• The Romulans send a ship to make a suicide run on planet Coridan, causing an antimatter explosion that kills a billion people and leaves Coridan aflame. Later they do the same to Draylax.
    • Not to be outdone, the Klingons ram a ship into a dilithium mine. It utterly ruins the planet, kills off pretty much all the life on the planet, and destroys any chance of the Federation colonising and studying it.
  • Take Over the World: Apparently a goal of the Basileus of M'Tezir. Once he's done that, he starts deciding maybe one planet isn't enough...
  • Take That!: It's impossible to view the framing sequence of The Good That Men Do, which largely consists of Jake and Nog sitting around talking about how rubbish the Enterprise finale was, as anything other than the writers giving their opinion of the episode.
    • The writers of The Good That Men Do are later given a taste of their own medicine in Uncertain Logic when Travis Mayweather finds out that Trip is still alive and incredulously points out how unlikely and convoluted a story it is.
    • The TNG-era treatment of the Prime Directive is given a major drubbing in Patterns of Interference, when Shran and Archer argue about it, with Shran speculating that sooner or later Starfleet will start obeying the law without regard to its intent, raising the "hypothetical" situation of someone refusing to cure a disease, or prevent a natural disaster on the grounds it's interference. Archer believes that no-one would be so monstrous as to do something like that.
  • Technobabble: Weaponized by Tobin Dax against an obstructive bureaucrat, when he claims he can use it to narrow down a starship they're looking for. He's actually BS-ing like crazy to spook the ship they're looking for into running. Works too.
  • Teeth-Clenched Teamwork:
    • Garos despises the First Families, but works with them in the name of protecting Maluria.
    • V'Las finds T'Nol such an irritating, delusional twit that he actually has to resist the urge to strangle her.
  • Tempting Fate: Just as Archer declares Admiral Kraal could be a good ally in the Klingon Empire, Phlox informs him the man has just committed ritual suicide for failing to protect his emperor.
  • That Man Is Dead: In Rise of the Federation, Trip Tucker insists that, actually, he did indeed die seven years prior.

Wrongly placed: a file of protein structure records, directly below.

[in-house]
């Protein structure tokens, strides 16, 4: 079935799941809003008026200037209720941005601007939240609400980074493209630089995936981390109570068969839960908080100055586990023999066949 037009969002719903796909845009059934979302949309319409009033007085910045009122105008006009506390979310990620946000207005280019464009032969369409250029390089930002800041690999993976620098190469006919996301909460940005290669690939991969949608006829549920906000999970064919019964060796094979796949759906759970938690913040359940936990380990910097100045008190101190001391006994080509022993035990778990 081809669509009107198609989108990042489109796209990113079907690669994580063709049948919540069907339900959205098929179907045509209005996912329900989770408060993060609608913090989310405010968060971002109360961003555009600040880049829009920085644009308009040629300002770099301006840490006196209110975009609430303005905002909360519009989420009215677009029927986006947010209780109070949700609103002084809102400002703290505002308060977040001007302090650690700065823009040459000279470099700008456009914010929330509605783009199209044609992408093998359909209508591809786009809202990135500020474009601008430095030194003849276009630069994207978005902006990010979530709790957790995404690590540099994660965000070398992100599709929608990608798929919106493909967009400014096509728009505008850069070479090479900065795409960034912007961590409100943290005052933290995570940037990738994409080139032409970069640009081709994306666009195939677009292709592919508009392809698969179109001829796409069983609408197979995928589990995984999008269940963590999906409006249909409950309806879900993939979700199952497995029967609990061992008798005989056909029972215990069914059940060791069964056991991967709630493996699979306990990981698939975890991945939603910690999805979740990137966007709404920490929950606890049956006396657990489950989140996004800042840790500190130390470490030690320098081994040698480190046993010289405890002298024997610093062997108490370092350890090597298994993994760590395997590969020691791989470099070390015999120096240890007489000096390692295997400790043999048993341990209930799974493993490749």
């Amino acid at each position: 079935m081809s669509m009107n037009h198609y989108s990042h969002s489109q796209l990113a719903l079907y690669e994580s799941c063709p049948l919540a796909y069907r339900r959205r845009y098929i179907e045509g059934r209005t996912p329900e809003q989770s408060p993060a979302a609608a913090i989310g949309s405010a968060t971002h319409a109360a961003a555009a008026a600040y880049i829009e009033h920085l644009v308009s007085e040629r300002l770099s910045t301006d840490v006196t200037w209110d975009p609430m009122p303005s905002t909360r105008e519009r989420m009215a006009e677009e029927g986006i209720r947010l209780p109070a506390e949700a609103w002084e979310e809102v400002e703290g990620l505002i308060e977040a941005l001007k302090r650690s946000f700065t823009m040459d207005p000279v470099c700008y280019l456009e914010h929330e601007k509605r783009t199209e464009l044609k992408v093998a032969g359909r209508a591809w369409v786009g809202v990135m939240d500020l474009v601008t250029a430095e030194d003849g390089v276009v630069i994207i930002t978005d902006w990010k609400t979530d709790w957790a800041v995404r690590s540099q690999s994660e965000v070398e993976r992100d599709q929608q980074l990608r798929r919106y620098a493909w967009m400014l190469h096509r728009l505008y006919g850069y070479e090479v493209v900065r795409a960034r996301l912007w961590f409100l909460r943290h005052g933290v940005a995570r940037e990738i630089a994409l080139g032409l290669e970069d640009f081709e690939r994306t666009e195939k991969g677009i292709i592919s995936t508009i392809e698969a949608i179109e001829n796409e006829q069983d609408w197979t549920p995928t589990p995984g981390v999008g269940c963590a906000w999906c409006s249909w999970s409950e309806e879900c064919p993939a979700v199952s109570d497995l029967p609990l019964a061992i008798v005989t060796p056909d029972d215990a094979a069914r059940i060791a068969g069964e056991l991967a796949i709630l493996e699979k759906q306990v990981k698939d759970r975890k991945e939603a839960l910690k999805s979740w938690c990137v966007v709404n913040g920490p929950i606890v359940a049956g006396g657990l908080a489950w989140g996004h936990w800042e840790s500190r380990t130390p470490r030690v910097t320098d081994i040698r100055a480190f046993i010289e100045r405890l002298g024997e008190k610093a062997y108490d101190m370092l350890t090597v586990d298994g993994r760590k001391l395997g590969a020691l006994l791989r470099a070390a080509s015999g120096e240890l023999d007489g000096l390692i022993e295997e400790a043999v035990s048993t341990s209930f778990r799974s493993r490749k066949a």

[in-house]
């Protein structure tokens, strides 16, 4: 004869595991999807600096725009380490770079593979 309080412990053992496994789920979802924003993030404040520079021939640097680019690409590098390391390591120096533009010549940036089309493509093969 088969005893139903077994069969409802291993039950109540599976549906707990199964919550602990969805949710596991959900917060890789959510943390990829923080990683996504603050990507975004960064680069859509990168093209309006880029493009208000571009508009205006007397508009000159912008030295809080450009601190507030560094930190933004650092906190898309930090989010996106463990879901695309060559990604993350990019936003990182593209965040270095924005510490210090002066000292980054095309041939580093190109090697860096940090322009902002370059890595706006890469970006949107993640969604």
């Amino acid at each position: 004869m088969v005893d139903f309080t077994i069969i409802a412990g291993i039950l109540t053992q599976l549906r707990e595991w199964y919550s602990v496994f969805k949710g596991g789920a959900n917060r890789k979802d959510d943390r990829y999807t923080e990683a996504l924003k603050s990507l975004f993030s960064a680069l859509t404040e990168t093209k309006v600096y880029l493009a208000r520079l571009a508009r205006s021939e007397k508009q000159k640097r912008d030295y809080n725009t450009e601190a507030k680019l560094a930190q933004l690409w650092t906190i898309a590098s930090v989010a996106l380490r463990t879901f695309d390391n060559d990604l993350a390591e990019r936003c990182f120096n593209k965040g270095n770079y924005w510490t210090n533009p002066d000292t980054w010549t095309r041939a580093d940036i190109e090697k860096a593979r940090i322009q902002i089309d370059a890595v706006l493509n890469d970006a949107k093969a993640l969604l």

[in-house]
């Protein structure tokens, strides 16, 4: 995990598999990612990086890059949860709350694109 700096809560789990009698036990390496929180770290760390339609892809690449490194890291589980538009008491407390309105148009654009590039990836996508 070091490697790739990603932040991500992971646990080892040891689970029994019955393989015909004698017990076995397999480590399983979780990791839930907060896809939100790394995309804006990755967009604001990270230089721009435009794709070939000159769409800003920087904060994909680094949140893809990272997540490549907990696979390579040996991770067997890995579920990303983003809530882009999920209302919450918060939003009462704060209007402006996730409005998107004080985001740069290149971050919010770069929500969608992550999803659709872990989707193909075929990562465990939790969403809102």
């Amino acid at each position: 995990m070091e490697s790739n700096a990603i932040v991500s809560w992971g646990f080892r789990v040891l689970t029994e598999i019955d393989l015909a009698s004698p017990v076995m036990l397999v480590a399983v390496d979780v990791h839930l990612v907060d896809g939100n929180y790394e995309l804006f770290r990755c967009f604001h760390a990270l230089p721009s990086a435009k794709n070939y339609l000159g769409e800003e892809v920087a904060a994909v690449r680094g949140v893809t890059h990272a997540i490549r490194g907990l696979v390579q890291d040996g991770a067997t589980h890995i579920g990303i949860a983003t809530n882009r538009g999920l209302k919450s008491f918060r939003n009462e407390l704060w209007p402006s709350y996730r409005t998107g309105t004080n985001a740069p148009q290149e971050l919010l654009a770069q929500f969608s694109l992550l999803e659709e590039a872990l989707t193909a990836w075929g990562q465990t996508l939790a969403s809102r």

• The Tape Knew You Would Say That: An variant, with the epitaph for Patterns of Interference. It's two quotes from good old Jean-Luc, the first being "no law is absolute". The second is how the Prime Directive is absolute, from "Justice" (from two years before the first quote).
  • There Is No Kill Like Overkill: The Romulans want Coridan and its potential warp-seven breakthrough out of the picture. Really out of the picture. Their near-genocidal attack is later repeated on Draylax, to say nothing of a deliberate and total genocide of the Haakonans as a solution to the problem of fighting a war on two fronts.
  • They Do: Sam Kirk and Vanessa Williams, at the climax of Live by the Code, much to the joy of damn near everyone around them.
  • Thrown from the Zeppelin: When V'Las's plan starts going belly-up in Uncertain Logic, one of his underlings starts questioning him. So he shoots her dead. His loyalists on-hand are able to sufficiently outnumber the remaining Vulcans with any qualms, and help him get away.
  • Unwitting Pawn: Ultimately, V'Las realizes he was this to the Romulans, genuine loyalty to his people be damned. His attempts to start a war, which he thought was the plan, may well have just been a distraction for the Romulans's real goals.
  • Villain: Exit, Stage Left:
    • Garos retreats back to Maluria at the end of Tower of Babel.
    • V'Las flees with a ship filled with loyalists at the end of Uncertain Logic. He reappears at the end of Patterns of Interference.
  • What Happened to the Mouse?: The ultimate fate of the Cabal, never given in the show, is revealed: It collapsed (likely because their sponsor, the so-called "Future Guy", got caught by the temporal authorities). Meanwhile, the Suliban Augments were either killed or arrested.
  • What Measure Is A Non-Shroomie?: The "Shroomies" ("Mutes").
  • What You Are in the Dark: While looking for a captured Kirk and Gev, Williams notices one of the decadent Rigellian nobles is about to do several horrific things to a very young woman. She can't help herself from "dissuading" him, which gets her captured and leaves Kirk and Gev in their captors' hands for a few hours more, and also causing Kirk to refuse to speak to her for some time.
  • Wretched Hive: The markets of Rigel X.
  • Written by the Winners: Maltuvis takes a kick out of rewriting history, just for giggles. Apparently his people have been doing it for centuries, but he really loves doing it.
  • You Have Failed Me: Romulan characters seem to live in fear of those situated above them in the power hierarchy doing this.